UNISON launches campaign to save teaching assistants

Delegates at UNISON’s annual local government conference today pledged to campaign to protect teaching assistants, working with teaching and head teacher unions, parents and pupils to highlight the huge role they play in educating children.

Earlier this year, it was reported that the government has asked the teachers review body to look at teachers’ contracts with a view to them taking on duties currently performed by teaching assistants. In the last month, a right wing think tank with close links to the government has also called for teaching assistants to be sacked.

The union, which represents the majority of teaching assistants, will be meeting soon with the Education Secretary Michael Gove to discuss his plans.

Jon Richards, UNISON head of education, said:

“If the coalition makes serious moves to take teaching assistants out of classrooms, they’ll have a fight on their hands. There’s been a huge outpouring of support for the work our members do in schools from parents, teachers, head teachers and even from pupils. They know schools would crumble without the hard work and dedication of teaching assistants.”

A recent survey of head teachers by UNISON showed that 95% said TAs added value to schools. They said that a reduction in the number of teaching assistants would impact on children with special education and health needs, on teachers, and the running of schools. This is backed up by the following testimony from a head teacher in the North West:

“I’ve been teaching for 25 years and without a variety of support staff I wouldn’t have been able to do my job. The role has changed over the years and they are now highly skilled educators with an established career structure working in partnership with teachers.

“As a Head I see highly qualified and experienced support staff as essential in any school, they allow for vulnerable pupils needs to be met and pupils reach their potential both academically and socially.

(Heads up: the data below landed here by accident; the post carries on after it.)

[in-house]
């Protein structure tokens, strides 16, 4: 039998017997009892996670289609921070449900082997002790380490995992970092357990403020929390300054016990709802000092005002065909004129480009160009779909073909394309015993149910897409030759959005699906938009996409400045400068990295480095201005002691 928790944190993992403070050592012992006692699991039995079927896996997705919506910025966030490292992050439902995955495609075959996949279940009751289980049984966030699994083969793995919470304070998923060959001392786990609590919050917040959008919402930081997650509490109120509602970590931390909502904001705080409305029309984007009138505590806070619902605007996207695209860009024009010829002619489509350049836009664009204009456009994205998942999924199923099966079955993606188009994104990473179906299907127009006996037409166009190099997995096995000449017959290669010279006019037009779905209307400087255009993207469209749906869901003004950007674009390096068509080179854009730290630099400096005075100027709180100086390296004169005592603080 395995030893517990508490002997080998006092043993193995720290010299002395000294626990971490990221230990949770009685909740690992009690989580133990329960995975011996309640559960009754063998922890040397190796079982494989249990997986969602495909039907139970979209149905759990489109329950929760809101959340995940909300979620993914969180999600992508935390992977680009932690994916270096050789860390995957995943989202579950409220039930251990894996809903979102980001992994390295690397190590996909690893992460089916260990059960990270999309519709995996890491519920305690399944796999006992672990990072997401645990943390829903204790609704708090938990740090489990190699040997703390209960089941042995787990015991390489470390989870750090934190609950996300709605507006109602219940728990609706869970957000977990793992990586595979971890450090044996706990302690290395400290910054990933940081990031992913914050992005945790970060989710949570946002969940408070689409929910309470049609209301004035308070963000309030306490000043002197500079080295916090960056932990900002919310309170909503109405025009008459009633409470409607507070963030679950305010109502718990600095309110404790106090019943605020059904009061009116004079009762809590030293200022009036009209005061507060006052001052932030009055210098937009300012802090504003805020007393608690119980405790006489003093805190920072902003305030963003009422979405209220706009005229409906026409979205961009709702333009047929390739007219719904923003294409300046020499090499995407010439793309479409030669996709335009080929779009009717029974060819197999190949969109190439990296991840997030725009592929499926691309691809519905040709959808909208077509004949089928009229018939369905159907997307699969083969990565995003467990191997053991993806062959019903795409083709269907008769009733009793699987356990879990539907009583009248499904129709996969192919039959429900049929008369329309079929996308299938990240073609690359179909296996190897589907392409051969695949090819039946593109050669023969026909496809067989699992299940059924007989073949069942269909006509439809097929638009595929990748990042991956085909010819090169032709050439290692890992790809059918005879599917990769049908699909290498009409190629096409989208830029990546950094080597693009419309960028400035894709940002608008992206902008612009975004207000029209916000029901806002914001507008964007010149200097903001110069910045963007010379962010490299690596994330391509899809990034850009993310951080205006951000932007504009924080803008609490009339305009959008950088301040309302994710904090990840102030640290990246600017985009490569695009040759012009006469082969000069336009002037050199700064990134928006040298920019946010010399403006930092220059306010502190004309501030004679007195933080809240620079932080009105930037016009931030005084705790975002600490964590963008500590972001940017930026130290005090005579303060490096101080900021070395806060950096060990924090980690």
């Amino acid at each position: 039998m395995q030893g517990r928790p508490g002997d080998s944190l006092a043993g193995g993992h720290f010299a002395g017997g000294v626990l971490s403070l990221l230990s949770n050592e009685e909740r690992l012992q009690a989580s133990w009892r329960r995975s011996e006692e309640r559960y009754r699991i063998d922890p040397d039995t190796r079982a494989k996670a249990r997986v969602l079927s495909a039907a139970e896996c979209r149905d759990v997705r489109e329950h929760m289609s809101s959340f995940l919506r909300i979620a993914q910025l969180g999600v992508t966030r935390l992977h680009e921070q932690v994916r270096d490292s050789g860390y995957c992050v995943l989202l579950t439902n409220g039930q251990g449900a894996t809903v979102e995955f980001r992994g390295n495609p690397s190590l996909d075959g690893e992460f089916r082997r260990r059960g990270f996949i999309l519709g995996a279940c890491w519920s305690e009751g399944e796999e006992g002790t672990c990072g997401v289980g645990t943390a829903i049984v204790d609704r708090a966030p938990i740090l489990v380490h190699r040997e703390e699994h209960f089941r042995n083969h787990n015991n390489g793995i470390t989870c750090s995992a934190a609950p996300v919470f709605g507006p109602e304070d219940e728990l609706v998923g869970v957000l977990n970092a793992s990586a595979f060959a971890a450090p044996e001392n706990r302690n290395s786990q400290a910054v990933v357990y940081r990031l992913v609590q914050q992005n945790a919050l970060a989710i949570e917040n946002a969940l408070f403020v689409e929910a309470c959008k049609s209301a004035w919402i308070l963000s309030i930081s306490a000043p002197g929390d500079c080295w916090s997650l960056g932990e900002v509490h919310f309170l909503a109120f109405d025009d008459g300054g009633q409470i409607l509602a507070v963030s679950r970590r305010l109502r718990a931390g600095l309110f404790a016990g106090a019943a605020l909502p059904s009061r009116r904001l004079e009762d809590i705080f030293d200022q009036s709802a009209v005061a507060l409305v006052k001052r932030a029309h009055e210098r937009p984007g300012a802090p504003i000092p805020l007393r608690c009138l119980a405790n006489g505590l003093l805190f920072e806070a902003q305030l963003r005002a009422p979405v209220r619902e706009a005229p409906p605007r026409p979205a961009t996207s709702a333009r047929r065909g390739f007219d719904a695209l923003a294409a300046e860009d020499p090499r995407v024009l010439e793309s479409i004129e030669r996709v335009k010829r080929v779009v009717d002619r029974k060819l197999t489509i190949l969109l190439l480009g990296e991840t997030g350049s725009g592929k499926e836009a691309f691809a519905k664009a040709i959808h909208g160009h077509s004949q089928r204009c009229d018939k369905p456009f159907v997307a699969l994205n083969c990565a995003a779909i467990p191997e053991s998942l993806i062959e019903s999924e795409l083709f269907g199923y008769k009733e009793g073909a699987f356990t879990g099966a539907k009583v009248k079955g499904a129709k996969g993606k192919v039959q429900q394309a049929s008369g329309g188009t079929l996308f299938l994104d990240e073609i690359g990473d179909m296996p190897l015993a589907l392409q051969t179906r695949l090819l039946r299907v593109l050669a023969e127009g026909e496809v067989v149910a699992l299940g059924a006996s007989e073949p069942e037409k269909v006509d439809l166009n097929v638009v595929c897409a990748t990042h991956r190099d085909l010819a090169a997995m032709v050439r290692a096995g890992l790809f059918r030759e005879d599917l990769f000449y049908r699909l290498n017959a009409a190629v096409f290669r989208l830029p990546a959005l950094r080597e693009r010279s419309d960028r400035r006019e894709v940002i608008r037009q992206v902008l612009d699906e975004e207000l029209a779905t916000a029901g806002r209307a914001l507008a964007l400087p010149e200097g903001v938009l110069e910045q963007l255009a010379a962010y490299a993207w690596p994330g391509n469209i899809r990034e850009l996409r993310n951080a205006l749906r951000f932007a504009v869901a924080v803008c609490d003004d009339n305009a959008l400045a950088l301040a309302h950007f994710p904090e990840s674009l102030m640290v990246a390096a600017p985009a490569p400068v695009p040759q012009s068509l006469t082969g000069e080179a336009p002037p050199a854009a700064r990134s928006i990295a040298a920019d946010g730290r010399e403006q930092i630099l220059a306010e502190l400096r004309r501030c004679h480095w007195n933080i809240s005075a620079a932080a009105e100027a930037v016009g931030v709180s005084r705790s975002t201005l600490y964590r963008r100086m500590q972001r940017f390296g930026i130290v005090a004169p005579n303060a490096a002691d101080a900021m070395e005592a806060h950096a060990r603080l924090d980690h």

“As a parent I also see the value – my son has SEN and would have been failed by a system without the partnership of creative and innovative TAs and teachers, who have modified the curriculum so he is reaching his potential academically but more so socially.”


A school without teaching assistants

Teaching assistants play a varied and important role in schools, regularly administering medicines to children, and supporting those with special health or physical needs. They adapt resources for those with visual impairments, carry out SEN reviews, liaise with parents and outside agencies, mentor children and provide personal care.

They also support teachers with admin, class preparation, displays and classroom management, provide IT and technical support, run after and before school clubs and support sessions. TAs invigilate exams, do playground duty and lunchtime supervision.

With the right qualifications, TAs can cover classes for teachers, deliver GSCE subjects for small groups and deliver English classes for speakers of other languages. They also provide targeted intervention programmes and support, such as reading programmes, spelling drives and math support.

Full time staff are paid on average around £16,000 per year, but most are part time and often only get paid during term time, so earn much less. The majority of teaching assistants are women.